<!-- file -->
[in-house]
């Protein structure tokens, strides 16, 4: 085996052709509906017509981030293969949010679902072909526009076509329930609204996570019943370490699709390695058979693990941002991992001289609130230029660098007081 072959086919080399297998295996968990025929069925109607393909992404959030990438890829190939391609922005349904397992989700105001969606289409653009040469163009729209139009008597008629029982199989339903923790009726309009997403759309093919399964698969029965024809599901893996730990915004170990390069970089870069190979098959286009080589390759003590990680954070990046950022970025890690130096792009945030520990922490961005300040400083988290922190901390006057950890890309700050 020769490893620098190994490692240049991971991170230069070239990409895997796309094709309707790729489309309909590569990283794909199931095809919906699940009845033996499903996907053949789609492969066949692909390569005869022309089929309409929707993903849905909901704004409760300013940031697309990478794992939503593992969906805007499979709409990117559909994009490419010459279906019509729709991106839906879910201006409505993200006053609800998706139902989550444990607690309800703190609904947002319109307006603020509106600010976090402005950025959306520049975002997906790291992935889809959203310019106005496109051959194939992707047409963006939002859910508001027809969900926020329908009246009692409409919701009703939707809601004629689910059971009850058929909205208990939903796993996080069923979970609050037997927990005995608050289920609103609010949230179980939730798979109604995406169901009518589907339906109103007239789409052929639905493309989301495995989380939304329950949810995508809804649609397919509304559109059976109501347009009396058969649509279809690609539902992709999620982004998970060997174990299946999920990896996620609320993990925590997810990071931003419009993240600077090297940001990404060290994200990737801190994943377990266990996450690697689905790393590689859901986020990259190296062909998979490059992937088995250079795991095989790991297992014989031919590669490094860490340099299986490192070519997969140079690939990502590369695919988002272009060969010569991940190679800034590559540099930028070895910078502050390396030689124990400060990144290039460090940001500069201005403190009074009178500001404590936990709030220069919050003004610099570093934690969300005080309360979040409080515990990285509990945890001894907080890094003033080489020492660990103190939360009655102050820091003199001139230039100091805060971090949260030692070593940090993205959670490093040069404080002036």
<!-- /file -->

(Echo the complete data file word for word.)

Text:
[in-house]
């Protein structure tokens, strides 16, 4: 085996052709509906017509981030293969949010679902072909526009076509329930609204996570019943370490699709390695058979693990941002991992001289609130230029660098007081 072959086919080399297998295996968990025929069925109607393909992404959030990438890829190939391609922005349904397992989700105001969606289409653009040469163009729209139009008597008629029982199989339903923790009726309009997403759309093919399964698969029965024809599901893996730990915004170990390069970089870069190979098959286009080589390759003590990680954070990046950022970025890690130096792009945030520990922490961005300040400083988290922190901390006057950890890309700050 020769490893620098190994490692240049991971991170230069070239990409895997796309094709309707790729489309309909590569990283794909199931095809919906699940009845033996499903996907053949789609492969066949692909390569005869022309089929309409929707993903849905909901704004409760300013940031697309990478794992939503593992969906805007499979709409990117559909994009490419010459279906019509729709991106839906879910201006409505993200006053609800998706139902989550444990607690309800703190609904947002319109307006603020509106600010976090402005950025959306520049975002997906790291992935889809959203310019106005496109051959194939992707047409963006939002859910508001027809969900926020329908009246009692409409919701009703939707809601004629689910059971009850058929909205208990939903796993996080069923979970609050037997927990005995608050289920609103609010949230179980939730798979109604995406169901009518589907339906109103007239789409052929639905493309989301495995989380939304329950949810995508809804649609397919509304559109059976109501347009009396058969649509279809690609539902992709999620982004998970060997174990299946999920990896996620609320993990925590997810990071931003419009993240600077090297940001990404060290994200990737801190994943377990266990996450690697689905790393590689859901986020990259190296062909998979490059992937088995250079795991095989790991297992014989031919590669490094860490340099299986490192070519997969140079690939990502590369695919988002272009060969010569991940190679800034590559540099930028070895910078502050390396030689124990400060990144290039460090940001500069201005403190009074009178500001404590936990709030220069919050003004610099570093934690969300005080309360979040409080515990990285509990945890001894907080890094003033080489020492660990103190939360009655102050820091003199001139230039100091805060971090949260030692070593940090993205959670490093040069404080002036």